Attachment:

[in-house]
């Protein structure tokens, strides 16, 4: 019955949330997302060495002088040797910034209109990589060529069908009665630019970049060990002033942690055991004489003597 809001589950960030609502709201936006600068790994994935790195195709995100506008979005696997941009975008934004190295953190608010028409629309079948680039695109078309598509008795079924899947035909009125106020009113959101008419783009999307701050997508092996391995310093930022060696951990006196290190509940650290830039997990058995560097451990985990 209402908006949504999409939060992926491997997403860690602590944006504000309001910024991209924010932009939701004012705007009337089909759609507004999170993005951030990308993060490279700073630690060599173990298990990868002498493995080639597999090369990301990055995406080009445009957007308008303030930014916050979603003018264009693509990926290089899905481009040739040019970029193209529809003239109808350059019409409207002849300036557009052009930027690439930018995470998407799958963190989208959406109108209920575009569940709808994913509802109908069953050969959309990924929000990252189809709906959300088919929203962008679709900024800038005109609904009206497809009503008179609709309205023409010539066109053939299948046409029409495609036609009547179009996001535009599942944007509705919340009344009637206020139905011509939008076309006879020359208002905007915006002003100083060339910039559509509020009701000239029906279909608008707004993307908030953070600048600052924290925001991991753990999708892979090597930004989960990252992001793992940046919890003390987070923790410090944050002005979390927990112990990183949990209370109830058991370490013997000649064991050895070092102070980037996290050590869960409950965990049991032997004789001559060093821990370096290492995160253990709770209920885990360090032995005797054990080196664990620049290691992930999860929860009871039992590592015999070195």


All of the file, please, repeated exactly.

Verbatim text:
[in-house]
């Protein structure tokens, strides 16, 4: 019955949330997302060495002088040797910034209109990589060529069908009665630019970049060990002033942690055991004489003597 809001589950960030609502709201936006600068790994994935790195195709995100506008979005696997941009975008934004190295953190608010028409629309079948680039695109078309598509008795079924899947035909009125106020009113959101008419783009999307701050997508092996391995310093930022060696951990006196290190509940650290830039997990058995560097451990985990 209402908006949504999409939060992926491997997403860690602590944006504000309001910024991209924010932009939701004012705007009337089909759609507004999170993005951030990308993060490279700073630690060599173990298990990868002498493995080639597999090369990301990055995406080009445009957007308008303030930014916050979603003018264009693509990926290089899905481009040739040019970029193209529809003239109808350059019409409207002849300036557009052009930027690439930018995470998407799958963190989208959406109108209920575009569940709808994913509802109908069953050969959309990924929000990252189809709906959300088919929203962008679709900024800038005109609904009206497809009503008179609709309205023409010539066109053939299948046409029409495609036609009547179009996001535009599942944007509705919340009344009637206020139905011509939008076309006879020359208002905007915006002003100083060339910039559509509020009701000239029906279909608008707004993307908030953070600048600052924290925001991991753990999708892979090597930004989960990252992001793992940046919890003390987070923790410090944050002005979390927990112990990183949990209370109830058991370490013997000649064991050895070092102070980037996290050590869960409950965990049991032997004789001559060093821990370096290492995160253990709770209920885990360090032995005797054990080196664990620049290691992930999860929860009871039992590592015999070195």